Pod’s Picks: First Base

On Monday, I started identifying which players at each position my ranking differed most from the RotoGraphs consensus. I began with catchers, and now it’s time to move around the diamond to first base. Once again, I will only look at those expected to earn value in standard 12-team mixed leagues. With the first base, corner and utility slots, I will assume 20 first base will earn at least a buck of value. The bullish picks will only include players I ranked in the top 20, while the bearish will include only those included in the top 20 by the consensus.


David Ortiz

My Rank: 7 | Consensus: 12

Oops. This was clearly the result of too high an at-bat projection and I have subsequently lowered it (the projection change occurred yesterday), which probably brings my ranking back in line with the rest of the crew. There is really no reason I would be more optimistic about a 37 year old who isn’t 100% healthy. A reminder that I am always tinkering with my projections, reacting to news and sometimes reevaluating players, so my rankings are fluid.

Michael Cuddyer

My Rank: 17 | Consensus: 22

Once again, I am guessing that I am projecting more at-bats than everyone else at 525. Cuddyer hasn’t been particularly injury prone in the past, so I’m not about to dock him significantly because of last year’s oblique strain. What is usually forgotten about Cuddyer is that he actually steals bases. You don’t usually get those from your first baseman. Sure, 5-10 steals doesn’t sound like much, but 1 steal is typically worth more in dollar value terms than 1 home run. So, imagine his projection was for an extra 5-10 homers with 0 steals. That would most certainly increase his perceived value, though his actual value wouldn’t have increased at all.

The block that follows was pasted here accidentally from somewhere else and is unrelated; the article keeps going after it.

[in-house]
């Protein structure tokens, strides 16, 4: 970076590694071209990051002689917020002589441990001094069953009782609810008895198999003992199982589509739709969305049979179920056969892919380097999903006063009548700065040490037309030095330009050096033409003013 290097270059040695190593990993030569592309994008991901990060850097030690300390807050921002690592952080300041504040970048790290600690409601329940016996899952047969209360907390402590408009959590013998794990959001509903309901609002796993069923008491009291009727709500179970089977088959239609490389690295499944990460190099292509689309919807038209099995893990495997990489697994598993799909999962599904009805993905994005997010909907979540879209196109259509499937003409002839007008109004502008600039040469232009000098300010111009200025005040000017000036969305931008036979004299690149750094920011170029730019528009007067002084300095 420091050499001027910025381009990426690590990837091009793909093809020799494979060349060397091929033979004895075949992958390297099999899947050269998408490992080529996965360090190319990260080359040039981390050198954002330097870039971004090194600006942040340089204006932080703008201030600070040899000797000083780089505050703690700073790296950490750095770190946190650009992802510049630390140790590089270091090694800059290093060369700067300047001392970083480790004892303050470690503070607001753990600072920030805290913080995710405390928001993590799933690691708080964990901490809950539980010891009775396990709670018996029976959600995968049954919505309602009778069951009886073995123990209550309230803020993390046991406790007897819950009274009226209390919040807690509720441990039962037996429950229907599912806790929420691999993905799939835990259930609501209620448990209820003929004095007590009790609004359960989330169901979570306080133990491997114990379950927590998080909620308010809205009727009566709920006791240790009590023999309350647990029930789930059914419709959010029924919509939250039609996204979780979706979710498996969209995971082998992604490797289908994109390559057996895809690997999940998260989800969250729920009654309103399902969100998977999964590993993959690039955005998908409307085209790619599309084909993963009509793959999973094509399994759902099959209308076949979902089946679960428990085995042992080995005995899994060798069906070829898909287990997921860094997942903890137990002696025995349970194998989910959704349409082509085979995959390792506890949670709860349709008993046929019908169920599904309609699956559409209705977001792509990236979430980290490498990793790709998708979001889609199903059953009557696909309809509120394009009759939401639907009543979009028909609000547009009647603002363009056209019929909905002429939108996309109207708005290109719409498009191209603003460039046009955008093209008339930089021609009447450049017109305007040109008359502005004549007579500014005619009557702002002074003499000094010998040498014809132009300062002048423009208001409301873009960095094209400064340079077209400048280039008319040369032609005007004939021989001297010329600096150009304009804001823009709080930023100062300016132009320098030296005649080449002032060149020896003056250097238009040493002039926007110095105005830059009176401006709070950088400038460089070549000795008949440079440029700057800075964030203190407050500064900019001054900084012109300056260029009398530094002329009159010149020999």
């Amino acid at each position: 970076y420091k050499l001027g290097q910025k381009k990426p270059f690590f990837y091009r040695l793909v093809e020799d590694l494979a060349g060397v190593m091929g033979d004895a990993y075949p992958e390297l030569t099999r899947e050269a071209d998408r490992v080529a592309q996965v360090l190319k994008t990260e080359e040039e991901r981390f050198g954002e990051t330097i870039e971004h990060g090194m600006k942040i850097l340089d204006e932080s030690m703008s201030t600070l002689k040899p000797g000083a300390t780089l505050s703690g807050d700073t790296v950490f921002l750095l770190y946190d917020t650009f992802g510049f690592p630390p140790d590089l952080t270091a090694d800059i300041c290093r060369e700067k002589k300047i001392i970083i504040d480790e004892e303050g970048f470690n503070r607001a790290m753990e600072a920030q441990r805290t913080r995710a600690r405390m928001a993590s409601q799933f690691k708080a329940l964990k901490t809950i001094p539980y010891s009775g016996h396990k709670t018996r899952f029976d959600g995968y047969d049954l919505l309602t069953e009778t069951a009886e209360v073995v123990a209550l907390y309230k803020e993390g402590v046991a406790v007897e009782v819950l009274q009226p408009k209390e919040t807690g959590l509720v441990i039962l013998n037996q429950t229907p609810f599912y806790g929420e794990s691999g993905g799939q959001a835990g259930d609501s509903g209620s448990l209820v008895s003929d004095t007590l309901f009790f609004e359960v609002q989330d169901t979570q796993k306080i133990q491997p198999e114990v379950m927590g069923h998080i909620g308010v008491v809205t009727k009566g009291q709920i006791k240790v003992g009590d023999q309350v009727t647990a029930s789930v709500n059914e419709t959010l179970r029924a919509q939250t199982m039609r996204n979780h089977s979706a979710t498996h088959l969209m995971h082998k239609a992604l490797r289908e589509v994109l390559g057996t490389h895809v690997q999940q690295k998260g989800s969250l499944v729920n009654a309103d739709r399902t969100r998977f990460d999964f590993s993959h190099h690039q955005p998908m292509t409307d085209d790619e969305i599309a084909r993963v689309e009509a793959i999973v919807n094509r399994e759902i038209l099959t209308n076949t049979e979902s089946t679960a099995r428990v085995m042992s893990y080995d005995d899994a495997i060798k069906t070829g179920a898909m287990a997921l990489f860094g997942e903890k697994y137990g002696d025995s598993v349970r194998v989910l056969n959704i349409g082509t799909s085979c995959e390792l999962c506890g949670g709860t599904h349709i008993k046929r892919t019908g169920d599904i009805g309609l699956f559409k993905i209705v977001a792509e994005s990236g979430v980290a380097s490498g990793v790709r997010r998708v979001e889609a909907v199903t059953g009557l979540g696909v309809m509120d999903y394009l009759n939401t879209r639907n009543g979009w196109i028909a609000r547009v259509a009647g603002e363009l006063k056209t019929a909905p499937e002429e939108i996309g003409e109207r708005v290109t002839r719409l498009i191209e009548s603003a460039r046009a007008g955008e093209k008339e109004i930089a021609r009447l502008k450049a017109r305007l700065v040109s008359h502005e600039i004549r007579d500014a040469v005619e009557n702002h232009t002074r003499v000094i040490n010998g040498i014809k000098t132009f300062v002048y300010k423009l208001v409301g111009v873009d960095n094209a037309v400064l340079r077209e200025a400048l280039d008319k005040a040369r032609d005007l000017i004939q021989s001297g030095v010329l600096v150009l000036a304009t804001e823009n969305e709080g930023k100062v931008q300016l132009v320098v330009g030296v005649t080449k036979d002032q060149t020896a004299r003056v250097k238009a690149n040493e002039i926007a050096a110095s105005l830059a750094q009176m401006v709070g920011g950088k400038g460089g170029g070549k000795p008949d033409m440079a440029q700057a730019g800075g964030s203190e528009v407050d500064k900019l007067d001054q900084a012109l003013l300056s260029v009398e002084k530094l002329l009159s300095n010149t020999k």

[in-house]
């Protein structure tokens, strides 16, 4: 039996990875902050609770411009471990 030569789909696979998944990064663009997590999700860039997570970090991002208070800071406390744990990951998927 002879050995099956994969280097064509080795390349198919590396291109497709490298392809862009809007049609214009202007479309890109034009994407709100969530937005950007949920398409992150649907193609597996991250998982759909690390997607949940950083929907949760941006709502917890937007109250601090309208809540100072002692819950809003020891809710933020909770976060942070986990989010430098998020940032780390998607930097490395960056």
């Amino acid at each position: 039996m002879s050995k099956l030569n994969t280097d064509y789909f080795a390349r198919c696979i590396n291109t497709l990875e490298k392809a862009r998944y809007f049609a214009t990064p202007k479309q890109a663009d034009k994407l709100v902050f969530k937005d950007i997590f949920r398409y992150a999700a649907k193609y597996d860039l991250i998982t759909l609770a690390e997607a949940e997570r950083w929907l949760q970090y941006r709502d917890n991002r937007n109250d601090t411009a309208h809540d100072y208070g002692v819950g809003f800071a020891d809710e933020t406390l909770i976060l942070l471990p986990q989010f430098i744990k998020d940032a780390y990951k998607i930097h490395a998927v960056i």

Billy Butler

My Rank: 9 | Consensus: 4

Butler’s HR/FB rate nearly doubled, despite his average fly ball plus home run distance only increasing by four feet. Of course, one could also point to his absolute average distance being excellent and claiming he had been unlucky in previous years. That could very well be the case, but he also hits a low rate of fly balls which hurts his home run potential as well. It’s funny to be pessimistic this year after making a bold prediction last year that he would hit 30 home runs and nearly being correct.

Anthony Rizzo

My Rank: 12 | Consensus: 9

After drafting him in LABR in mid-February, I had no idea I would be less optimistic than the rest of the rankers. I feel like my projection is very fair, though now that I compare my home run projection (25) to the rest of the systems, I see maybe I am being a bit too conservative. It’s probably just the nature of projecting a young, unproven player where it is difficult to project a repeat of that 18% HR/FB rate. However, I would not be surprised at all if he ranked closer to what the others are projecting than I am.

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Mike Podhorzer produces player projections using his own forecasting system and is the author of the eBook Projecting X: How to Forecast Baseball Player Performance, which teaches you how to project players yourself. His projections helped him win the inaugural 2013 Tout Wars mixed draft league. He also sells beautiful photos through his online gallery, Pod's Pics. Follow Mike on Twitter @MikePodhorzer and contact him via email.

13 Responses to “Pod’s Picks: First Base”

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  1. jimbo says:

    And Cuddyer is a career .270 hitter. Probably won’t hurt you there, might even help. He’s a poor-man’s 5-category guy isn’t he?